In kind

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The phrase in kind has two main definitions. First, it means in goods rather than in money. For example, if you don’t have money to contribute to a cause, you might instead give furniture or computer hardware. Second, in kind means repaid in the same manner. For example, if you have your friend over for dinner, she might repay you in kind by having you over for dinner next week.

Hyphenate in kind when it precedes what it modifies (e.g., in-kind contributions, in-kind repayments). Elsewhere, there is no reason to hyphenate it.


But sending gifts in kind — like old clothing, canned goods or radiators — can be counterproductive. [New York Times]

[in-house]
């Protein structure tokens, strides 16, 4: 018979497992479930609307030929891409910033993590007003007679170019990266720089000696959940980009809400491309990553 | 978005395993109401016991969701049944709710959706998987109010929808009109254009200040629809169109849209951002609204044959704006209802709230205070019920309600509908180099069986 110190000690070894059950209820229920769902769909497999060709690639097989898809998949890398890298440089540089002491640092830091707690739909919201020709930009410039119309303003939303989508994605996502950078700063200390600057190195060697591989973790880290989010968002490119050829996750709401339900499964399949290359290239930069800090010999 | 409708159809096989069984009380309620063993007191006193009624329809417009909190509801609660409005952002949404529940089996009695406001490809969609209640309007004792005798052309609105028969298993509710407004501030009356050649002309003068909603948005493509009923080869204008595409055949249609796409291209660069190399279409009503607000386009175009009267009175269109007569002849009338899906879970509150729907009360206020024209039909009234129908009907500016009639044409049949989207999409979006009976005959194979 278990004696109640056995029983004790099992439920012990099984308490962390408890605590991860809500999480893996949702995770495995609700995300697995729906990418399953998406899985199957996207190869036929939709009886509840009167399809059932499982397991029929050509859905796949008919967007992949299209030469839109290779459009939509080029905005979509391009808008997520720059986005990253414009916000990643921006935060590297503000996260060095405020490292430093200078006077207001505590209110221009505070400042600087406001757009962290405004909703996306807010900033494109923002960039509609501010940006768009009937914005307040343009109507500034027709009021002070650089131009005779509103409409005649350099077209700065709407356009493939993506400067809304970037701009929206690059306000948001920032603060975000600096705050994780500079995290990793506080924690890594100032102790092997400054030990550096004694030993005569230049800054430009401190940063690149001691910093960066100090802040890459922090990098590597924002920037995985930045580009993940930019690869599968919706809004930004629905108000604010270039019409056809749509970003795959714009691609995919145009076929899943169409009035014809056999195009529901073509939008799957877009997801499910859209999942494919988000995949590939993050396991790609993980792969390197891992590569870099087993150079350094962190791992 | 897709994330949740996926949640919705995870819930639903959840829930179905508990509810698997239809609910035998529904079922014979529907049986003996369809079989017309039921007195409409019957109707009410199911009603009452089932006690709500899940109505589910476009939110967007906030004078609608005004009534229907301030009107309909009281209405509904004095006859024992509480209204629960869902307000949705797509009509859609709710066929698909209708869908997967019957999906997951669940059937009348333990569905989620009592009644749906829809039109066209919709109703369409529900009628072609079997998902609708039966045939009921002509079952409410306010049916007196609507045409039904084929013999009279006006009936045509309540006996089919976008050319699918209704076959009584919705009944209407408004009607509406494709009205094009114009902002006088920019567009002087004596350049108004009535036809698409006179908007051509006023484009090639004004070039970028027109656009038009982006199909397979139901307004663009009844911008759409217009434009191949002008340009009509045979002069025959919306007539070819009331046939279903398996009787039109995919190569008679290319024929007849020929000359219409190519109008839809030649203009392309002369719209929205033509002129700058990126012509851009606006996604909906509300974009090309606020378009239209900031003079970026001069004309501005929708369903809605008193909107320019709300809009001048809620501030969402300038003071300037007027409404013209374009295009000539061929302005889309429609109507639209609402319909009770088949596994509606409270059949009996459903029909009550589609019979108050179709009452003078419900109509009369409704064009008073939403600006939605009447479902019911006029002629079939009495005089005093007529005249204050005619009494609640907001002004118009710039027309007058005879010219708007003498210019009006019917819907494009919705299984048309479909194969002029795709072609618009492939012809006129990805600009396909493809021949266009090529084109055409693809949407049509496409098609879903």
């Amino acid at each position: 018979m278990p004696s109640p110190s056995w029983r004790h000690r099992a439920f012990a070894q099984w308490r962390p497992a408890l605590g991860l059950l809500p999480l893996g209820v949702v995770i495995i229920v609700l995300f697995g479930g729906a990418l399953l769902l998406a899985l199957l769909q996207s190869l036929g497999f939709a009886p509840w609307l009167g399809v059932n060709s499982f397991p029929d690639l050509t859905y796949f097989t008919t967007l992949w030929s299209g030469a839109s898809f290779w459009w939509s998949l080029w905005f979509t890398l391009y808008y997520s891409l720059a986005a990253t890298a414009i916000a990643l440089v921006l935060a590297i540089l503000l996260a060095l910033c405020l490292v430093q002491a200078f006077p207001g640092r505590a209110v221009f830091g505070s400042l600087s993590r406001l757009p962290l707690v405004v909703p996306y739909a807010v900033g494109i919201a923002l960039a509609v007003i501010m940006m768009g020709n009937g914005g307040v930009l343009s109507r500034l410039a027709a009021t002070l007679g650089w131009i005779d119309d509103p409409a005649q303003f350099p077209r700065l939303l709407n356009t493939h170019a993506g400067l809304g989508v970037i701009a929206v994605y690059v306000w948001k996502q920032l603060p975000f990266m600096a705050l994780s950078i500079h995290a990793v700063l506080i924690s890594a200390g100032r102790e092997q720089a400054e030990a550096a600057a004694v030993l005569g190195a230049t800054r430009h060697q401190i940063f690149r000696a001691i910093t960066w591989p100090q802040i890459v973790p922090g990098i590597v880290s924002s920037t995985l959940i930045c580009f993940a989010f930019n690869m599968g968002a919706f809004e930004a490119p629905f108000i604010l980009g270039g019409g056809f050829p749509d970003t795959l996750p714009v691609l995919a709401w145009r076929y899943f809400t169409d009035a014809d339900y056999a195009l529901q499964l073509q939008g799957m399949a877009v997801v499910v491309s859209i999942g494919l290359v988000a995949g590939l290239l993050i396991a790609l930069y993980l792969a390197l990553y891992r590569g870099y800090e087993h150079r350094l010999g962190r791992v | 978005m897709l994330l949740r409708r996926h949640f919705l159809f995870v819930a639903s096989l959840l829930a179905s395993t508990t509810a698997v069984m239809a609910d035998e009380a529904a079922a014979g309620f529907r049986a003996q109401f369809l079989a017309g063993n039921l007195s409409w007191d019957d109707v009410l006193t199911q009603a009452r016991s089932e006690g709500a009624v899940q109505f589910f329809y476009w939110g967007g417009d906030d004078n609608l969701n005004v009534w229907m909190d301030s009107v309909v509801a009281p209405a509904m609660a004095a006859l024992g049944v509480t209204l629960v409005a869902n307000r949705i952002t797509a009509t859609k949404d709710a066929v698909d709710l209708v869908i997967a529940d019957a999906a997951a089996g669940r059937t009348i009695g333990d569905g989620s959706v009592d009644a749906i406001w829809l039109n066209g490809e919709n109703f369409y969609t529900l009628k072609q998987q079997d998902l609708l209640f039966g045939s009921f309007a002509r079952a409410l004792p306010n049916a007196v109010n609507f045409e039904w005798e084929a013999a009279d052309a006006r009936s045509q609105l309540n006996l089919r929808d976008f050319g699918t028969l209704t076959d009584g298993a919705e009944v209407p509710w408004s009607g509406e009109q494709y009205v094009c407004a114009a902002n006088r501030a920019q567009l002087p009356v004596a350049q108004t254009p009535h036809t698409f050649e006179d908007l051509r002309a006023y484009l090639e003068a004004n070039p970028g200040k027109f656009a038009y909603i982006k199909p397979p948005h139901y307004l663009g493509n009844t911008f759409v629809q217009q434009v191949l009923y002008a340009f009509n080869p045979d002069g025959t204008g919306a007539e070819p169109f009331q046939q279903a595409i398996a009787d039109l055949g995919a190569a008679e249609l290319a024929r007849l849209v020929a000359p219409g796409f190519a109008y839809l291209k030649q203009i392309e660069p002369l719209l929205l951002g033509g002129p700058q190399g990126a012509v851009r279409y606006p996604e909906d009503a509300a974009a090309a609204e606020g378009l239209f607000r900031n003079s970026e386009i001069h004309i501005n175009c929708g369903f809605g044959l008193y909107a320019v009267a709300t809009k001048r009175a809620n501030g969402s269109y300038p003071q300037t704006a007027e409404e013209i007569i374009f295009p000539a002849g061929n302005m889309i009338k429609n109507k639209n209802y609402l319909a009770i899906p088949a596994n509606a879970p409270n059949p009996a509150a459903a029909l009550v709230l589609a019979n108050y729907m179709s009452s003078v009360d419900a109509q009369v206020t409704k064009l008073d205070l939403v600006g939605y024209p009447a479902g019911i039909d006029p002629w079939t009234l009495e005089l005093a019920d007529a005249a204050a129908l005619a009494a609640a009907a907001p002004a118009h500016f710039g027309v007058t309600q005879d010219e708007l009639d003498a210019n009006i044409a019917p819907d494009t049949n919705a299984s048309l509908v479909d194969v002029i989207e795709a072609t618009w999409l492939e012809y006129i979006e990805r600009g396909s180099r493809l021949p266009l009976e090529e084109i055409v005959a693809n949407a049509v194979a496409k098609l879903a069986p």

The Cambodian people appeared to answer Obama’s cold shoulder in kind. Just a few small clusters of curious Cambodians gathered on the streets to watch his motorcade speed though. [Huffington Post]

Even by the low standards of India’s government, its system of distributing benefits in kind to the needy stands out for waste and inefficiency. [Economist]

Instead of scurrying away or returning the girl’s nastiness in kind, she’d wear her hair like that all week. [Washington Post]

UPS’s charitable foundation oversaw nearly $US100 million in donations and in-kind services to charities last year. []